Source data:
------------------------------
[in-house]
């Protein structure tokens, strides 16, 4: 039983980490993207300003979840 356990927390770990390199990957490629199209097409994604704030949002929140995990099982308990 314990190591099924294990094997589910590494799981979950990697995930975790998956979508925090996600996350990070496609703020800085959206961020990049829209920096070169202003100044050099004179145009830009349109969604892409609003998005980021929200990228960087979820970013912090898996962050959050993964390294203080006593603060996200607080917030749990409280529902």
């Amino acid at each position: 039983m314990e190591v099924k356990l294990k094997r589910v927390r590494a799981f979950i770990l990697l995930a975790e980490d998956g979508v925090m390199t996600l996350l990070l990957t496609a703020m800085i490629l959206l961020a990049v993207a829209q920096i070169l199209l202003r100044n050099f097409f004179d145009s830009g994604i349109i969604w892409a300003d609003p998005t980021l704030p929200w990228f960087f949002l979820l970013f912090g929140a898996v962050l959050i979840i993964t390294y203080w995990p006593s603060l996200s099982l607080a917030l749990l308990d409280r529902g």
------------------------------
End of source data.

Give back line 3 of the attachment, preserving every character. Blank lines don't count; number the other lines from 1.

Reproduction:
């Amino acid at each position: 039983m314990e190591v099924k356990l294990k094997r589910v927390r590494a799981f979950i770990l990697l995930a975790e980490d998956g979508v925090m390199t996600l996350l990070l990957t496609a703020m800085i490629l959206l961020a990049v993207a829209q920096i070169l199209l202003r100044n050099f097409f004179d145009s830009g994604i349109i969604w892409a300003d609003p998005t980021l704030p929200w990228f960087f949002l979820l970013f912090g929140a898996v962050l959050i979840i993964t390294y203080w995990p006593s603060l996200s099982l607080a917030l749990l308990d409280r529902g």